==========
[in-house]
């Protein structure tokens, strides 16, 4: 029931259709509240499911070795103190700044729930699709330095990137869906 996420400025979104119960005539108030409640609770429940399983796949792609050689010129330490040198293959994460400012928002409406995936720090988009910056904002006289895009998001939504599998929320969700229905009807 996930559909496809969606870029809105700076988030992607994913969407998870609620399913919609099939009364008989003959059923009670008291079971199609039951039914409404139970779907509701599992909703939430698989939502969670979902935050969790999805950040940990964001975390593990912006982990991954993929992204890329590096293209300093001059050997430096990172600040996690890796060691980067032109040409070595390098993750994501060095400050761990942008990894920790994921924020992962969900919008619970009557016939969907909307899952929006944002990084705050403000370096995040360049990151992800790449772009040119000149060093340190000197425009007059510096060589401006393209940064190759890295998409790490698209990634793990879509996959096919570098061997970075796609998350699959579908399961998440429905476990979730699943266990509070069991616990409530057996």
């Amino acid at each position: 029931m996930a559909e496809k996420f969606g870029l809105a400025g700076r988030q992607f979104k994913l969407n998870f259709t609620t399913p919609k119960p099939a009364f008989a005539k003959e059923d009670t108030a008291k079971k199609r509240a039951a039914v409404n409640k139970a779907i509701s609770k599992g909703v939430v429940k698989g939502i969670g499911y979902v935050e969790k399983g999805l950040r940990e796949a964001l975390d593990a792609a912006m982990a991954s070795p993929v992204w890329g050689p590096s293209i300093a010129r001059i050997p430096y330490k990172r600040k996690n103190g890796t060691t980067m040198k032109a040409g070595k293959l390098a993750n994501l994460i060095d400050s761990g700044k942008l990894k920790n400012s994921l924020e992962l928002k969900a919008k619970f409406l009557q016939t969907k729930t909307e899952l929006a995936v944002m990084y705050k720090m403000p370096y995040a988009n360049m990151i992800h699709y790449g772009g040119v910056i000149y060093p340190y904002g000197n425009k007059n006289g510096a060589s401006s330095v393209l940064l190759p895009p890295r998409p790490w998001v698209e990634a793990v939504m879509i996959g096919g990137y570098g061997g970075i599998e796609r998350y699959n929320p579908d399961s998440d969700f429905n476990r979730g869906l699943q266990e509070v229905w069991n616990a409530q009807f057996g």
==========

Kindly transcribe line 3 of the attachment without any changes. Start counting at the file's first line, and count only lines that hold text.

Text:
């Amino acid at each position: 029931m996930a559909e496809k996420f969606g870029l809105a400025g700076r988030q992607f979104k994913l969407n998870f259709t609620t399913p919609k119960p099939a009364f008989a005539k003959e059923d009670t108030a008291k079971k199609r509240a039951a039914v409404n409640k139970a779907i509701s609770k599992g909703v939430v429940k698989g939502i969670g499911y979902v935050e969790k399983g999805l950040r940990e796949a964001l975390d593990a792609a912006m982990a991954s070795p993929v992204w890329g050689p590096s293209i300093a010129r001059i050997p430096y330490k990172r600040k996690n103190g890796t060691t980067m040198k032109a040409g070595k293959l390098a993750n994501l994460i060095d400050s761990g700044k942008l990894k920790n400012s994921l924020e992962l928002k969900a919008k619970f409406l009557q016939t969907k729930t909307e899952l929006a995936v944002m990084y705050k720090m403000p370096y995040a988009n360049m990151i992800h699709y790449g772009g040119v910056i000149y060093p340190y904002g000197n425009k007059n006289g510096a060589s401006s330095v393209l940064l190759p895009p890295r998409p790490w998001v698209e990634a793990v939504m879509i996959g096919g990137y570098g061997g970075i599998e796609r998350y699959n929320p579908d399961s998440d969700f429905n476990r979730g869906l699943q266990e509070v229905w069991n616990a409530q009807f057996g």